McMILLAN, JAMES, fur trader, explorer, and farmer; b. c. 1783 probably in Glen Pean, Scotland, son of Allan McMillan and Margaret Cameron; d. 26 Jan. 1858 in Glasgow.
James McMillan joined the North West Company as a clerk in 1803 or 1804 and spent several years in the Fort des Prairies department (Sask.). In 1807 he accompanied David Thompson on his first expedition across the Rocky Mountains to the upper Columbia River. For the next three years he made trips back and forth across the mountains, wintering with Thompson at Kootenae House (B.C.) on the Columbia near Windermere Lake in 1808–9 and at Saleesh House (near Thompson, Mont.) in 1809–10. In the spring of 1810 he carried furs back to Fort Augustus (Fort Saskatchewan, Alta) and in July was dispatched to the Columbia with instructions to watch closely the activities of the Hudson’s Bay Company trader Joseph Howse. During his remaining years with the NWC, McMillan stayed for the most part in the Columbia department, trading at the posts in Flathead country and at Spokane House (near Spokane, Wash.). He would seem to have established liaisons with several Indian women. By 1813 he apparently had three country-born children – two in the Columbia and one in the Saskatchewan department and in about 1820 he took a Clatsop woman, Kil-a-ko-tah, as his country wife and with her had at least one daughter, Victoire, born in 1820 or 1821.
With the union of the NWC and the HBC in 1821, McMillan joined the reorganized HBC as a chief trader and was stationed in the Columbia district. After a furlough in 1823–24 spent in the Canadas, he was assigned to accompany HBC governor George Simpson on his trip from York Factory (Man.) to the Columbia. Simpson quickly came to appreciate McMillan as a “Staunch & Manly Friend and Fellow Traveller” and later noted that “it is Men of his Stamp the Country wants.” At Fort George (Astoria, Oreg.) McMillan was sent to explore the lower part of the Fraser River and, although his party successfully completed its mission, he returned with misleading information concerning the river’s navigability into the interior. On the basis of his report, Simpson recommended to the London committee that the HBC consider moving the Columbia depot to the mouth of the Fraser River. Fort Vancouver (Vancouver, Wash.) on the Columbia River was nevertheless established as the HBC west coast depot in 1824–25, under Chief Factor John McLoughlin. After returning eastward in 1825, McMillan was placed in charge of Fort Assiniboine (Alta) with specific responsibility for surveying the alternative route to the headwaters of the Fraser in New Caledonia by way of the Yellowhead Pass. Appointed chief factor in March 1827, McMillan was again sent to the west coast. He was given the task of establishing Fort Langley (B.C.), at the mouth of the Fraser River, designed to secure the company’s share of the coastal fur trade and to provide a depot if Fort Vancouver had to be abandoned. After a year at Fort Langley, McMillan once again travelled inland with Simpson, to the Red River colony (Man.), and was granted a year’s furlough to return to Scotland. While in Scotland he married Eleanor McKinley.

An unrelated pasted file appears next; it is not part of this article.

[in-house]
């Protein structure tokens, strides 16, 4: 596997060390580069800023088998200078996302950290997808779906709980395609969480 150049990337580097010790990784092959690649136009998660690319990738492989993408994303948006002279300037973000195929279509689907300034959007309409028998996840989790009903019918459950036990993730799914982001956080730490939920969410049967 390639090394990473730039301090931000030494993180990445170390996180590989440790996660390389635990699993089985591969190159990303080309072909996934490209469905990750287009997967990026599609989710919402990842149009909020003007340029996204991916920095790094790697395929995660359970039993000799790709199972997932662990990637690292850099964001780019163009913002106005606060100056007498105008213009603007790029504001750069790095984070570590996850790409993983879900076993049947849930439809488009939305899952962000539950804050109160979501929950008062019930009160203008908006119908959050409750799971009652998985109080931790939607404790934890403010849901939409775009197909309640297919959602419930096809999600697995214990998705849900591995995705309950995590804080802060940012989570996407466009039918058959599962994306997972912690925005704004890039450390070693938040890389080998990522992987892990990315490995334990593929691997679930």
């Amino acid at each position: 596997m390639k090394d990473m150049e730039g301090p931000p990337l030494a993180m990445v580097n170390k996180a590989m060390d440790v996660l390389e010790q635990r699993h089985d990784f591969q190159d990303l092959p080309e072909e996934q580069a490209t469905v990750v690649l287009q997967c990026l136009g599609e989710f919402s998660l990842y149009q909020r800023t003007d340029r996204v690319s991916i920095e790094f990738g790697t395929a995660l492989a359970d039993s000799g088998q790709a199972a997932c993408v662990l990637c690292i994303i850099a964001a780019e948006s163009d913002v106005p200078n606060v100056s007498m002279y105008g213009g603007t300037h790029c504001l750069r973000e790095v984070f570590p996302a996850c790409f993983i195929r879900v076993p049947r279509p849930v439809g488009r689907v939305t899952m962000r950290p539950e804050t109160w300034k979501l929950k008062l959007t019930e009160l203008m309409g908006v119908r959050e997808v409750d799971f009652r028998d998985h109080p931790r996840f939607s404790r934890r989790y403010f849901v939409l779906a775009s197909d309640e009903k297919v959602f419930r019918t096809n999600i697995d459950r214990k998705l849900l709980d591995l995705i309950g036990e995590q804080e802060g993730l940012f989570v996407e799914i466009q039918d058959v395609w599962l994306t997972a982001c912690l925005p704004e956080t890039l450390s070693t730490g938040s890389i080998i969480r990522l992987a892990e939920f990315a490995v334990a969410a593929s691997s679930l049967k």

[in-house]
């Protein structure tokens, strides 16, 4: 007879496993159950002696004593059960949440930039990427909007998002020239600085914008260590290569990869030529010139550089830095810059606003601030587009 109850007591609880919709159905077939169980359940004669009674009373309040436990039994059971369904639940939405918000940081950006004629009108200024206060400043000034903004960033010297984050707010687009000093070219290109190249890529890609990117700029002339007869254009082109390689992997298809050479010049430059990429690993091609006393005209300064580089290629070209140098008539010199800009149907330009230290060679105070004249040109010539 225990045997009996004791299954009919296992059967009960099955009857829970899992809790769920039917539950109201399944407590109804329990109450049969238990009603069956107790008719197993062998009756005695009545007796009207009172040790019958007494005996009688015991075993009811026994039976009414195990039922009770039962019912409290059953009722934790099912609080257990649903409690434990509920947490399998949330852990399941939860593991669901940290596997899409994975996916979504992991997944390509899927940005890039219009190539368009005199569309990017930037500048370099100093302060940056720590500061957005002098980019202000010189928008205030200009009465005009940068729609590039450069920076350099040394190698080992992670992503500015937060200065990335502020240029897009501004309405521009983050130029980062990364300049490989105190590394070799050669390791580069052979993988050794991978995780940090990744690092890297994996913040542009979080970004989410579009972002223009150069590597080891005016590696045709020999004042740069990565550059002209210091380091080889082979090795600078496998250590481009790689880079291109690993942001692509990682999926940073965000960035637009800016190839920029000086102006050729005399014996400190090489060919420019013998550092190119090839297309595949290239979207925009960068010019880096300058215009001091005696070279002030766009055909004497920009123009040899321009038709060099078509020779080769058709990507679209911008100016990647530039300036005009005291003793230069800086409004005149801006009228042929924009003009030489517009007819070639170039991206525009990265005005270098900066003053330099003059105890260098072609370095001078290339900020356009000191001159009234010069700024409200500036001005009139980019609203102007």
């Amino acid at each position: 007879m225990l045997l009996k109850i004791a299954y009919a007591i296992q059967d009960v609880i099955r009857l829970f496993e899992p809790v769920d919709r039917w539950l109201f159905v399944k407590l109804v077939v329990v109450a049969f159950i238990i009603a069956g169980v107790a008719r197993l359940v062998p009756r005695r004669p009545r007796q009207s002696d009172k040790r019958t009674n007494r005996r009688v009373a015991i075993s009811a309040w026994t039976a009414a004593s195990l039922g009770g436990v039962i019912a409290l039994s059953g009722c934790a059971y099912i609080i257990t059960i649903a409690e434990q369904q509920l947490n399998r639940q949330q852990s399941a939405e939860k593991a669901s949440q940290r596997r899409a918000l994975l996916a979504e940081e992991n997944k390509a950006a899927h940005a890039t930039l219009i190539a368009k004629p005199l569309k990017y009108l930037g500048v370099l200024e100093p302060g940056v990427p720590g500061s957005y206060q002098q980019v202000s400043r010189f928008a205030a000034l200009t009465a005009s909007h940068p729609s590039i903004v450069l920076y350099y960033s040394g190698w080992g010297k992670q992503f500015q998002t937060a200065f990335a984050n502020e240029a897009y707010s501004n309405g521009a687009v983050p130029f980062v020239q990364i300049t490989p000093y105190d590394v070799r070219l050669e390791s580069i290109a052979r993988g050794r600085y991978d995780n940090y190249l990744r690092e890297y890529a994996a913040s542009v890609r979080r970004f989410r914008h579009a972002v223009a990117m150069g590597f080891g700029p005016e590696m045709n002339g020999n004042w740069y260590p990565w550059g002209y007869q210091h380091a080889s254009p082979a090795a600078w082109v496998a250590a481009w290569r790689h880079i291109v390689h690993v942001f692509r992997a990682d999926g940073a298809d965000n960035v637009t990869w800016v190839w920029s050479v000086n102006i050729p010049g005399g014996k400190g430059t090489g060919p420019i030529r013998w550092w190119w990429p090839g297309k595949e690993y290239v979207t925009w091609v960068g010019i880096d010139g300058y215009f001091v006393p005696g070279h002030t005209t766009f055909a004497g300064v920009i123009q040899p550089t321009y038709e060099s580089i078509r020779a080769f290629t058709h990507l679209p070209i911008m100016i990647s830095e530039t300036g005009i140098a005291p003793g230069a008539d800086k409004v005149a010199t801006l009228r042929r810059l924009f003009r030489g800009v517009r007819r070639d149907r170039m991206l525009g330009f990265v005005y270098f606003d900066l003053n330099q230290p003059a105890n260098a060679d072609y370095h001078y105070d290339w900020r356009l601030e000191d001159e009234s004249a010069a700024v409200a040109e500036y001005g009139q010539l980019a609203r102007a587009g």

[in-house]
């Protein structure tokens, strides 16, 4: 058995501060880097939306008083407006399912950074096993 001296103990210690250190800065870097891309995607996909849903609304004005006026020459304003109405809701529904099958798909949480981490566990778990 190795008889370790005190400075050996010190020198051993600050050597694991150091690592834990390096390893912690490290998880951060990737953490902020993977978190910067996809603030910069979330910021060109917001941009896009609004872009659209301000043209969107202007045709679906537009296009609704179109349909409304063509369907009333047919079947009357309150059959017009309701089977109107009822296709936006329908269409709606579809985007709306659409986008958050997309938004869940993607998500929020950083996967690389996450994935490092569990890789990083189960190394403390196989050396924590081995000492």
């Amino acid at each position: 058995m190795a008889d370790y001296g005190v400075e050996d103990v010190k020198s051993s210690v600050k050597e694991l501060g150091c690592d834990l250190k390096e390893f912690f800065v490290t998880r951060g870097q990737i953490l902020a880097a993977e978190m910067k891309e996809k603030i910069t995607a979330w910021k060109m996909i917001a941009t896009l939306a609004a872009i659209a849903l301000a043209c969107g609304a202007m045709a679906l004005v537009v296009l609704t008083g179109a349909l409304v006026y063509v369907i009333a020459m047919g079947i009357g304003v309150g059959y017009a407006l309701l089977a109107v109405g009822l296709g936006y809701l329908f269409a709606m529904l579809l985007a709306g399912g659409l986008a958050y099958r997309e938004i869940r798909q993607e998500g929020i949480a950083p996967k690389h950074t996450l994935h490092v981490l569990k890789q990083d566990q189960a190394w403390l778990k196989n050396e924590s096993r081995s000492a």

In 1830 McMillan was appointed to establish an experimental farm for the company at Red River, where he was joined the following year by his wife and their infant daughter. The project did not prosper under McMillan’s supervision and, frustrated by the farming operation and the “Backbitting and Slander” of Red River society, he was transferred to the Lake of Two Mountains district near Montreal in 1834.
McMillan retired from the HBC in 1839 and settled with his wife and eight children in Alexandria, near Perth, Scotland. His country-born children stayed in North America and the records of the Red River settlement indicate that three of them took up residence there. His daughter Victoire remained on the Pacific coast where she married John McLoughlin’s son Joseph in 1839. From his Scottish retreat McMillan maintained contact with the fur trade through periodic meetings with other retired traders and through his correspondence with Governor Simpson, who had assumed control of his financial affairs in the Canadas. In the early 1840s Simpson asked McMillan for his commentary on some information about the fur trade west of the Rockies he planned to include in his Narrative of a journey round the world, during the years 1841 and 1842, published in London in 1847. After McMillan’s death in 1858, his wife and family found themselves in rather serious financial difficulties and Simpson arranged for the extension of his company pension.
McMillan, whose career in the fur trade with both the NWC and the HBC spanned almost 40 years, was, in the words of Governor Simpson, “a very steady plain blunt man, shrewd & sensible of correct conduct and good character.” He was influential in the expansion of the trade to the Pacific coast and McMillan Island in the Fraser River commemorates his contribution.